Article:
Labor Day invites us to reflect on the value of work Print
Seeing with Jesus' Eyes

Labor Day is a public holiday when we honor the American labor movement and contributions workers have made to the strength, prosperity, and well-being of our country. It also offers us opportunities to reflect upon our work’s value.

Through Baptism and Confirmation, our daily lives are consecrated, through the indwelling Spirit, to proclaim, reveal, and witness to God’s kingdom through our prayers, Eucharist, charity, and especially our daily work.

Doing our work well

Dr. Martin Luther King, Jr. said, “If a man is called to be a street sweeper, he should sweep streets even as Michelangelo painted, Beethoven composed music, or Shakespeare wrote poetry. He should sweep streets so well that the hosts of heaven and earth will sing, ‘Here lived a great street sweeper who did his job well.’”

When workers conserve raw materials instead of wasting them, that is co-conservation. When workers change raw materials into something that is useful to people, that is co-creation.

Workers who make crutches, crucifixes, or build houses transform raw materials that God created into products that benefit others.

Workers who grow crops, wait on tables, work with computers, make movies, or prepare meals should be proud because their quality work benefits others. Khalil Gibran wrote, “Work is love made visible.”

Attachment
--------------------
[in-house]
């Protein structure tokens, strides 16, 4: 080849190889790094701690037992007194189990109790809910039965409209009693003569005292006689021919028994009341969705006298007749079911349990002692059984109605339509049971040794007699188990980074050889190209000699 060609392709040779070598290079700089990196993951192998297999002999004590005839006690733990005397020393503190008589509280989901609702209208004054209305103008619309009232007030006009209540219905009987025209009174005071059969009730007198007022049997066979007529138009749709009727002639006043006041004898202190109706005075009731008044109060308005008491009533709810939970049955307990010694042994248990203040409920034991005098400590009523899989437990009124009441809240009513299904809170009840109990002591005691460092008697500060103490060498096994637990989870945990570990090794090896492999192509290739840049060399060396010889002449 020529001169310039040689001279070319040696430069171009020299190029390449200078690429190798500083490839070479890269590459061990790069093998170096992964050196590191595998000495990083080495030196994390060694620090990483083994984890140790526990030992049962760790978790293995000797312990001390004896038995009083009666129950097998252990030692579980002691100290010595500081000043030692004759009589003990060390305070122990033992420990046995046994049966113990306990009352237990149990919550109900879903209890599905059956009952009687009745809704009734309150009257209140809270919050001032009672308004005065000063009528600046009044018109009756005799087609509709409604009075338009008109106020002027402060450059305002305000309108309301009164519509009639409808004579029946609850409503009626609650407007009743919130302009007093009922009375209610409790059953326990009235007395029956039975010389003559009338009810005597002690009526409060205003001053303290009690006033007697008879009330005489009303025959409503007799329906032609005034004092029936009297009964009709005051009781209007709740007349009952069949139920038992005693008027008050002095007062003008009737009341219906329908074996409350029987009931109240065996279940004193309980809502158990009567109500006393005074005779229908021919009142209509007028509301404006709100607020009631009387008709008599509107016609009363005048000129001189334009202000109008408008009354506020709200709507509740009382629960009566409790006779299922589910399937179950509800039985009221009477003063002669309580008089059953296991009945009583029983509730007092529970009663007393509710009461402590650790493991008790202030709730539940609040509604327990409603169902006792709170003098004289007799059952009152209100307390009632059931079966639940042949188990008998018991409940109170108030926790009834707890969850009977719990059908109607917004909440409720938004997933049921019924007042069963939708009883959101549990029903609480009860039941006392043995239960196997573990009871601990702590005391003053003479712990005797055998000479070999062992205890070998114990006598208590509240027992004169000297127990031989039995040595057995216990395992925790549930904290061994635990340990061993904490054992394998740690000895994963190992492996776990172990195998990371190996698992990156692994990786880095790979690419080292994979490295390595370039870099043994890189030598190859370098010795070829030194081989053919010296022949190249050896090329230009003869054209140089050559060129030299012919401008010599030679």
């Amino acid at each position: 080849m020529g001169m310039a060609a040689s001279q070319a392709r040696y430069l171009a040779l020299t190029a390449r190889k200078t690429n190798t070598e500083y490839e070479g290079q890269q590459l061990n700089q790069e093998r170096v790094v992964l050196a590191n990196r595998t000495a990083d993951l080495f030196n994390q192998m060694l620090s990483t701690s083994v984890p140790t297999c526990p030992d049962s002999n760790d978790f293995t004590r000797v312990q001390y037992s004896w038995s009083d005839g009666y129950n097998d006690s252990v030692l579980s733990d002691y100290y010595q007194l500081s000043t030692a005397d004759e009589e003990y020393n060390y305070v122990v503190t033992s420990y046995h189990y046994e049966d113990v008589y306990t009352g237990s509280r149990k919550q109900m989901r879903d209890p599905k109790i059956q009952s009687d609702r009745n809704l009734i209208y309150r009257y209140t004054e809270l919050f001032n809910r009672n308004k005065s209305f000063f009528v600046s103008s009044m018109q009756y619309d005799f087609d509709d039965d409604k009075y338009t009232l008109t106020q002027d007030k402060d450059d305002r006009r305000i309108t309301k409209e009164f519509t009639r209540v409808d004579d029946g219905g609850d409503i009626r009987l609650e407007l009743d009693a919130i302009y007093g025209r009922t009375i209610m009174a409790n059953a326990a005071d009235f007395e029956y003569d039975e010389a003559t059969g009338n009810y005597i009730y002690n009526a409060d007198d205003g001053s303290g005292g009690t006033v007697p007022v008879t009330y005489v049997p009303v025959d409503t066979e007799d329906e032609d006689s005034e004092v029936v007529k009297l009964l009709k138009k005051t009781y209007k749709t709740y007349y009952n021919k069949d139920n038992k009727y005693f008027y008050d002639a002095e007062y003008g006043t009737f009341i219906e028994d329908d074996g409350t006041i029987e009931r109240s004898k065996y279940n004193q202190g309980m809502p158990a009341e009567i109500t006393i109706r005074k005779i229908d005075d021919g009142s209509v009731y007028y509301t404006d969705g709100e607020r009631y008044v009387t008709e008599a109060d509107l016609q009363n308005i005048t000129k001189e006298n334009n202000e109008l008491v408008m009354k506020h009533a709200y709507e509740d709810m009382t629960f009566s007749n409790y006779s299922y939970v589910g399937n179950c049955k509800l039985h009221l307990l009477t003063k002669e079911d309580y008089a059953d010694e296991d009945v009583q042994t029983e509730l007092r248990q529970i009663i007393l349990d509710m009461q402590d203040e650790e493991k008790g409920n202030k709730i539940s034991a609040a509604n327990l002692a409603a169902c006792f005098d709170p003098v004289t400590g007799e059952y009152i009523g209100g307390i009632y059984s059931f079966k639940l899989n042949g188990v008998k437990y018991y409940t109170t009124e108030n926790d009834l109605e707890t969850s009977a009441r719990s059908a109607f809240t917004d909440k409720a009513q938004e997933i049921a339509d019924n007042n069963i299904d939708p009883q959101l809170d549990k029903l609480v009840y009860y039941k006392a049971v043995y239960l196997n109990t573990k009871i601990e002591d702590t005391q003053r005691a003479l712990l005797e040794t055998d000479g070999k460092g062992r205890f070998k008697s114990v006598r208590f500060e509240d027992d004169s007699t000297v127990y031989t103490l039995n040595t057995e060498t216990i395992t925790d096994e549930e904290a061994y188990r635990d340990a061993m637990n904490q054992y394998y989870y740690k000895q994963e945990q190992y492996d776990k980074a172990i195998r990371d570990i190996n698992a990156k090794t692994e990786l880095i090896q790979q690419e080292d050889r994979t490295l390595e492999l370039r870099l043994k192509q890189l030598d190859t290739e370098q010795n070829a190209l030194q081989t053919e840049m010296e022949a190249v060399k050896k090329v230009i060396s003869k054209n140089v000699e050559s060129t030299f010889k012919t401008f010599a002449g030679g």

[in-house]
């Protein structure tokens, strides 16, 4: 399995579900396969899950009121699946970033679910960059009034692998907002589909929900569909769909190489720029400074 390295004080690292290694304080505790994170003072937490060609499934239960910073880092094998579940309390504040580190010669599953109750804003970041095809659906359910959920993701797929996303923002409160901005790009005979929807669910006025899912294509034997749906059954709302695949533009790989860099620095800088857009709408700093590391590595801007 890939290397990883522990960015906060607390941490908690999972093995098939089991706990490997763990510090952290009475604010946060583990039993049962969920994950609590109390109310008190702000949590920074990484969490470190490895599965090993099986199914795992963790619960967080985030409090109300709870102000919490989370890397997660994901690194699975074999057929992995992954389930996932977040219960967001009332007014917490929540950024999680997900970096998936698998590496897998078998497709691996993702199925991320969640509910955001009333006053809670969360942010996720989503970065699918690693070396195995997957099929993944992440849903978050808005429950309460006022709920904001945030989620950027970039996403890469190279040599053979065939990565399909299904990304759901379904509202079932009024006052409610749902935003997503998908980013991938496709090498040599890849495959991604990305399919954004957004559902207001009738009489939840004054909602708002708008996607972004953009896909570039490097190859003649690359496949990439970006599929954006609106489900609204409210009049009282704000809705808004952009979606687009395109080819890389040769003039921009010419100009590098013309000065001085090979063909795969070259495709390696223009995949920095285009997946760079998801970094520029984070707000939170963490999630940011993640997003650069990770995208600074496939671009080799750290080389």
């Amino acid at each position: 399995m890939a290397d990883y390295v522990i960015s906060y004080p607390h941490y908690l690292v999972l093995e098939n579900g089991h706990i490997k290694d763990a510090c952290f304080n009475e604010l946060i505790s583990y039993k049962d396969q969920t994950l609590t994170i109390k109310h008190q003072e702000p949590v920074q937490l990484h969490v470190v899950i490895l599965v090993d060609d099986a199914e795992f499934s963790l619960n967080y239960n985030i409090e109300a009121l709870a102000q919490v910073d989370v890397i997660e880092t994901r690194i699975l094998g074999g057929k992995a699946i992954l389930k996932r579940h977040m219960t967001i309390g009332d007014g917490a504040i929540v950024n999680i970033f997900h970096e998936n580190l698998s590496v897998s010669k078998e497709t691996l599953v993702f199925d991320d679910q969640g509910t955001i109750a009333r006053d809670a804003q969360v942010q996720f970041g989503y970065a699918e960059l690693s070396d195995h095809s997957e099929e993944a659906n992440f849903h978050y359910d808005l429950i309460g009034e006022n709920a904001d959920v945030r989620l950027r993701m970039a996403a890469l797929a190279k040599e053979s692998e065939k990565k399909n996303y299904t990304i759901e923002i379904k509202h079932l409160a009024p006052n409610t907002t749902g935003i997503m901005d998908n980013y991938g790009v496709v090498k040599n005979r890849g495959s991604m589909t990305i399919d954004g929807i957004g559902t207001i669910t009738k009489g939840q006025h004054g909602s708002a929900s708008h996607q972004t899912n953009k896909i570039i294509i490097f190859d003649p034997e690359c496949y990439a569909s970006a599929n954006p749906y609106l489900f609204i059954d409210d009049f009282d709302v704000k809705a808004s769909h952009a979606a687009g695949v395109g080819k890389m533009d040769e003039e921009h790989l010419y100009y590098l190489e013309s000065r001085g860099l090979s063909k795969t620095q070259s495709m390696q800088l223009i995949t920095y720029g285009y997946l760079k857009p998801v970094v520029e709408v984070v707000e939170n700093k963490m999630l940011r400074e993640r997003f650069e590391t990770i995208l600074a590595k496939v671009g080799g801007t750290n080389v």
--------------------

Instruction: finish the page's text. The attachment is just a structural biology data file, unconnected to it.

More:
Respecting others

In Genesis 1:27-8, it says, “God created us male and female. In God’s image he created them.” If we deeply believe that others are created in God’s image, we are more likely to respect them at home, work, and where ever we are.

In The Spirituality of Work, the United States Conference of Catholic Bishops states, “In ancient Greek and Roman cultures, slaves did manual work. Freemen did not. Strenuous and backbreaking work was seen as beneath the dignity of free people and therefore expected of slaves.

“The ancient Jewish world answered that with a work ethic flowing from their relationship with God. Creation was valued, developed, and worked to meet the needs of everyone in the community. There was no shame in hard work; rather, work was honorable and honored.”

Mary cleaned, cooked, and worked for her family and others. Jesus worked in Joseph’s carpenter shop. By the sweat of his labor, he raised work to a higher level of dignity.

On Labor Day, let’s pray that the jobless, single and married, find work that sustains them and their families, nurtures their children, and contributes to the common good.

May Labor Day help us find joy and satisfaction in our work by recalling that we are co-creators with God and stewards of God’s creation.

May we praise and thank God through our Christ-like relationships with co-workers, employers, or employees.

Finally, may we enjoy a renewing, fruitful Labor Day!

Fr. Donald Lange is a pastor emeritus in the Diocese of Madison.